Lynda’s Story

Lynda became the new Adult Congenital Heart Disease (ACHD) Clinical Nurse Specialist six months ago. Her role is to support young people and their families going through the transition from children’s to adult cardiac services.

1. What made you decide to become a ACHD Clinical Nurse Specialist?

From early on in my school biology days I always had an interest in the heart.

When I qualified as an adult nurse in 2005, and was offered cardiac surgery as one of my posts, for me it was any easy decision to take this post.

Over 12 years working in cardiac surgery, I looked after many congenital patients as they came through for surgery, and always had a special interest in listening to their journey and experiences as a heart patient.

I got to know Jan Gordon well, who has worked for many years as the ACHD Nurse Specialist, and I could see the relationship she got to build with her patients, the trust they had in her and the support and comfort she could bring to them.  As a nurse, this is the relationship I want to have with my patients, to be able to educate and support both them and the family, through their life long journey.

When the job was advertised I knew it was the right job for me.

2. What do you think makes transition so important?

The move to adult services can be seen as a very scary time, leaving one team and hospital behind and joining a new unfamiliar team.

The aim of transition is to plan, prepare and support our young people to make a move from children’s services into the adult service.  It is a gradual process of change where we work together to set goal and gives everyone time to ensure that young people and their families are prepared and feel ready to make the move.

Transition is a time where we start to engage with and encourage young people to take responsibility for their own health, and to help them make informed choices for both now and the future.  The parents’ role is to be part of the process but take a step back from making every decision so that the young person gets increasing independence in making choices.  Our aim is that the young person will have greater independence, understanding of their condition, understand the importance of life long follow up and will engage with the service.  This means they are less likely to be lost to follow up as they move away from home and start their lives at universities and work.

It is about starting to build new relations with the adult team, and in doing so, helping to support our young people to reach their maximum potential in terms of health, development, education and career.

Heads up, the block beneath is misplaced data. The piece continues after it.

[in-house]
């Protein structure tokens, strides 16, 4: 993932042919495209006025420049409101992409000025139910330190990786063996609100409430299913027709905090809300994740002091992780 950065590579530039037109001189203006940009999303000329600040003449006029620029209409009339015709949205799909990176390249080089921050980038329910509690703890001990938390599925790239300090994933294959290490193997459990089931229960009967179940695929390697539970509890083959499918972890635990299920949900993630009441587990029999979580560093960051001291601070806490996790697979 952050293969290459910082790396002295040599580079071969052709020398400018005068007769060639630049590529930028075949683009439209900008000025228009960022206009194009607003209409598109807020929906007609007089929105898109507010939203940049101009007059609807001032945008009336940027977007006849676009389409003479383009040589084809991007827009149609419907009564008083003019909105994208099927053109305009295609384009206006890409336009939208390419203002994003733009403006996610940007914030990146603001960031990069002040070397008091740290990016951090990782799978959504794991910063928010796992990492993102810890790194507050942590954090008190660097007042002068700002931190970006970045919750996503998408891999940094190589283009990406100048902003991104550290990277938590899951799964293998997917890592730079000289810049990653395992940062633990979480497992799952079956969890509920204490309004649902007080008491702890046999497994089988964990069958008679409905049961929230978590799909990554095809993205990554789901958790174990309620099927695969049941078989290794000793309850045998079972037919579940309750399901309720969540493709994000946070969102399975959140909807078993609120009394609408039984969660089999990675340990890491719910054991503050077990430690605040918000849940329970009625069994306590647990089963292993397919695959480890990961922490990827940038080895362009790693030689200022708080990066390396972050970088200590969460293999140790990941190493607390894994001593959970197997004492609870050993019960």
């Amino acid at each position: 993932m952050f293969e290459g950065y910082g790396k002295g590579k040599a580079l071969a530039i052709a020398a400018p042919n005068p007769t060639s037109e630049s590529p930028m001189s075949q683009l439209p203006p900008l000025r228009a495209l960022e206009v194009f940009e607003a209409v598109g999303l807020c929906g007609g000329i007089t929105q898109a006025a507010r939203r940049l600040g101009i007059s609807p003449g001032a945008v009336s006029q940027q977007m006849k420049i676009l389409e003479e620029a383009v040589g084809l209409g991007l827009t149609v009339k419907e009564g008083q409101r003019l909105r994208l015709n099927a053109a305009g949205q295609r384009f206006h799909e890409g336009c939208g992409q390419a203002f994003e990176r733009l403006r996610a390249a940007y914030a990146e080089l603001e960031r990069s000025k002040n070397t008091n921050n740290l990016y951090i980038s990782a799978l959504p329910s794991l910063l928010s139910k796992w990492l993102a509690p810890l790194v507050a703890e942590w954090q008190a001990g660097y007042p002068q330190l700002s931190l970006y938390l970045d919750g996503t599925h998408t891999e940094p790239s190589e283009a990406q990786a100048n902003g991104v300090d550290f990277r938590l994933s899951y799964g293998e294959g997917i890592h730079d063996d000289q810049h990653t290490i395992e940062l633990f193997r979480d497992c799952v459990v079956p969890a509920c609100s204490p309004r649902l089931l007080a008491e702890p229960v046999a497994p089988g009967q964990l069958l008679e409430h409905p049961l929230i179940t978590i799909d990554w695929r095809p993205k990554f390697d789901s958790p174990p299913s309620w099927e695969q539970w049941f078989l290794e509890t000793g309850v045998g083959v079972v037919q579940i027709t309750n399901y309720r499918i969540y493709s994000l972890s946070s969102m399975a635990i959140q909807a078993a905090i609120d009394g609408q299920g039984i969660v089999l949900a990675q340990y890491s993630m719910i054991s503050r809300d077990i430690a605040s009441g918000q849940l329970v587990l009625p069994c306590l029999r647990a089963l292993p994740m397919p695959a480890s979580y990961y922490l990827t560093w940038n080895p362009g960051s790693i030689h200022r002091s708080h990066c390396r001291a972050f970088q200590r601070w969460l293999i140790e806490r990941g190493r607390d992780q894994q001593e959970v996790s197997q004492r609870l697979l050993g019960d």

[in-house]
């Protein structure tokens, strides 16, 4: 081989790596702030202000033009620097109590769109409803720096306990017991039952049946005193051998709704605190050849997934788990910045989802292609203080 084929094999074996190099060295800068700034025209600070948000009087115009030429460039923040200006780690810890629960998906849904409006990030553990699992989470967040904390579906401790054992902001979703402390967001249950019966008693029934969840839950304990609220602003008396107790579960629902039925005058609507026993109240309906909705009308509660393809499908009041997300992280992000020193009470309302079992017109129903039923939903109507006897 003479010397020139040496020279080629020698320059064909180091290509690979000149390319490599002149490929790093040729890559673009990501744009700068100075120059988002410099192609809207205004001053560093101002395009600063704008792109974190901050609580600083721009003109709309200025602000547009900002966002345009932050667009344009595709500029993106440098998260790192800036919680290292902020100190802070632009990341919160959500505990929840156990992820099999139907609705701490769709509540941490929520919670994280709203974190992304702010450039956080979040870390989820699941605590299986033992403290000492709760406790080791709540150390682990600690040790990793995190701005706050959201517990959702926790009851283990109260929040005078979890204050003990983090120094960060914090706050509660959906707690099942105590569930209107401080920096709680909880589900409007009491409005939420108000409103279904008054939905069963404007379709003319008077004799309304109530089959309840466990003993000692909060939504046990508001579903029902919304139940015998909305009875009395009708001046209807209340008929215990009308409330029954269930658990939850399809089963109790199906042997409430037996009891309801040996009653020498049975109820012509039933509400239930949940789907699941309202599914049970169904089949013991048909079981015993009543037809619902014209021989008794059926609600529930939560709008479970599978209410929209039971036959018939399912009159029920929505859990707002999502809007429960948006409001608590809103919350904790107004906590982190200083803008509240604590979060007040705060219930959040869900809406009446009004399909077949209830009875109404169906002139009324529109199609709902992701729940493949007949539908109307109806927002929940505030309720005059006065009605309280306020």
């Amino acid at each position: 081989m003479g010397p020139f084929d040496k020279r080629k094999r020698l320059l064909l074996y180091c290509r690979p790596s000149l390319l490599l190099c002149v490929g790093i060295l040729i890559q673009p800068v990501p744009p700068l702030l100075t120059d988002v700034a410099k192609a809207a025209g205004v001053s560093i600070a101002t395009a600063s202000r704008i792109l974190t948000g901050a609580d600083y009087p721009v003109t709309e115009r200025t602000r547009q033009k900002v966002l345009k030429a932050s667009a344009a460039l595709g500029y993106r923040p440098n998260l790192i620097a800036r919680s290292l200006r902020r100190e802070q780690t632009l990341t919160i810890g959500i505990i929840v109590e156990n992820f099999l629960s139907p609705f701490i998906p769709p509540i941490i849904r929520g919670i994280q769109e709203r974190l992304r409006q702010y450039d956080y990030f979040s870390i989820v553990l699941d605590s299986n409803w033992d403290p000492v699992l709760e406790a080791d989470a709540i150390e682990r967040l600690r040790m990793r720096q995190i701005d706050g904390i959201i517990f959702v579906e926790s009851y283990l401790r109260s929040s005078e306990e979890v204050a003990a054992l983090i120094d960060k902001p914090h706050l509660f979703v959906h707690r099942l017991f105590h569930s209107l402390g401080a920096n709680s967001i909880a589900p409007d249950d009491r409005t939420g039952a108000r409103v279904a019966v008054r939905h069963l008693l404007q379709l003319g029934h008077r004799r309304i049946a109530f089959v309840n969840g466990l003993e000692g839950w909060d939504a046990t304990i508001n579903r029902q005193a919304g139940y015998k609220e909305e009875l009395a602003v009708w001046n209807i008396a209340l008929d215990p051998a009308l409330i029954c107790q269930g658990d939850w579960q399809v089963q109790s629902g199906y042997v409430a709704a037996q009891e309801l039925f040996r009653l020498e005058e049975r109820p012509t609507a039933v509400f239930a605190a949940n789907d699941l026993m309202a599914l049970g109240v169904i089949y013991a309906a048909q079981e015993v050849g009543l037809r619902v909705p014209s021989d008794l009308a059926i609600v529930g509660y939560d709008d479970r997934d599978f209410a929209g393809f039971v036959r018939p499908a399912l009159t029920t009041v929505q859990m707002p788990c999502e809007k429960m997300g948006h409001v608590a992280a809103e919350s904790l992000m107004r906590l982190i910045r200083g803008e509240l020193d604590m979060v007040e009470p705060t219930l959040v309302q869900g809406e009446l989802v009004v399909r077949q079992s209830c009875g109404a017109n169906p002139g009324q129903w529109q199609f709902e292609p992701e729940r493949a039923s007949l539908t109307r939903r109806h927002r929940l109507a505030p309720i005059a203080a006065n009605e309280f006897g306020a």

3. How does transition begin?

When you are ready, you get to meet the adult team at one of our ‘handover’ clinics.  At these clinics we teach you about your condition, treatments you have had, symptoms to looks out for, any future interventions, medications and lifestyle choices.  You can tell us anything that is important to you, that you feel we should know.

4. What is your favourite part of the job?

I love how no two days are the same.  My job can be very unpredictable and you never know what challenges the day is going to bring.

The most important part to me is having time to listen to and talk through people’s fears and concerns. Some may need education to understand their condition, others need help understanding treatment options, often conditions bring daily struggles which we can help to support and guide lifestyle changes and sometimes people just need someone who will listen and understand.

Being able to provide this support and make a small difference is the reason I do this job.

5. If you could give one piece of advice to teenagers transitioning from Children’s to Adult cardiac services, what would it be?

I think the most important thing is not to be afraid.  It is a scary time with so many other life changes happening like exams, changing schools and career choices. We work very closely with the children’s teams, they come to our weekly meetings where we discuss patients, and you may also see a familiar face as some come to our adult clinics.

Never be afraid to ask questions.  If you have any worries or concerns, don’t feel you have to wait until your next review. You can call, text or email us.  We can listen, talk you through a problem, or bring you up to a clinic earlier if there are any symptom changes.  We are here for you as much or as little as you need us.

6. How do you enjoy spending a day off?

At the weekends you will find me around Lough Erne on my boat relaxing with a good book.  I have a beautiful cocker spaniel called Milly who I love taking out for a long walk to explore new places.

During the week I spend time with family and friends.  I have recently bought a sewing machine so I am experimenting making things with it, I make jewellery and bake… more importantly I love eating the cakes and buns!